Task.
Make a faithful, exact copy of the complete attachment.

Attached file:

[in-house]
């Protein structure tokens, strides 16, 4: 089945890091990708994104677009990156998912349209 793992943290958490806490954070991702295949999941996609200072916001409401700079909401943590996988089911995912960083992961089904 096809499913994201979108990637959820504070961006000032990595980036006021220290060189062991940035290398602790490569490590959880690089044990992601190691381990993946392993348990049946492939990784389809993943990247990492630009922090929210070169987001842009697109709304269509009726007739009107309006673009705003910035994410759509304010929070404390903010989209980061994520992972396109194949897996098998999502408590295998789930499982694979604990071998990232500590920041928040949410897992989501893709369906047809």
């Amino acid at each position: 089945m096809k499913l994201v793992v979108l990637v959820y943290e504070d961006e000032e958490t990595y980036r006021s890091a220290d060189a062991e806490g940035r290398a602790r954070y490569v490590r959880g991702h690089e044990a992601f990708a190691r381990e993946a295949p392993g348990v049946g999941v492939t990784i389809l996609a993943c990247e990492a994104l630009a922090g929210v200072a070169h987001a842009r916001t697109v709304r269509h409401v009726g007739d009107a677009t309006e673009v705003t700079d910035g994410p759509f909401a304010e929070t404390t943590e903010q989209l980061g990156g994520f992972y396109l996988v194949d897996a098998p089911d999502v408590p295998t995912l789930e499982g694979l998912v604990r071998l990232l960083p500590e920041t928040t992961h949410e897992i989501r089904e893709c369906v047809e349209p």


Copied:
[in-house]
């Protein structure tokens, strides 16, 4: 089945890091990708994104677009990156998912349209 793992943290958490806490954070991702295949999941996609200072916001409401700079909401943590996988089911995912960083992961089904 096809499913994201979108990637959820504070961006000032990595980036006021220290060189062991940035290398602790490569490590959880690089044990992601190691381990993946392993348990049946492939990784389809993943990247990492630009922090929210070169987001842009697109709304269509009726007739009107309006673009705003910035994410759509304010929070404390903010989209980061994520992972396109194949897996098998999502408590295998789930499982694979604990071998990232500590920041928040949410897992989501893709369906047809």
């Amino acid at each position: 089945m096809k499913l994201v793992v979108l990637v959820y943290e504070d961006e000032e958490t990595y980036r006021s890091a220290d060189a062991e806490g940035r290398a602790r954070y490569v490590r959880g991702h690089e044990a992601f990708a190691r381990e993946a295949p392993g348990v049946g999941v492939t990784i389809l996609a993943c990247e990492a994104l630009a922090g929210v200072a070169h987001a842009r916001t697109v709304r269509h409401v009726g007739d009107a677009t309006e673009v705003t700079d910035g994410p759509f909401a304010e929070t404390t943590e903010q989209l980061g990156g994520f992972y396109l996988v194949d897996a098998p089911d999502v408590p295998t995912l789930e499982g694979l998912v604990r071998l990232l960083p500590e920041t928040t992961h949410e897992i989501r089904e893709c369906v047809e349209p």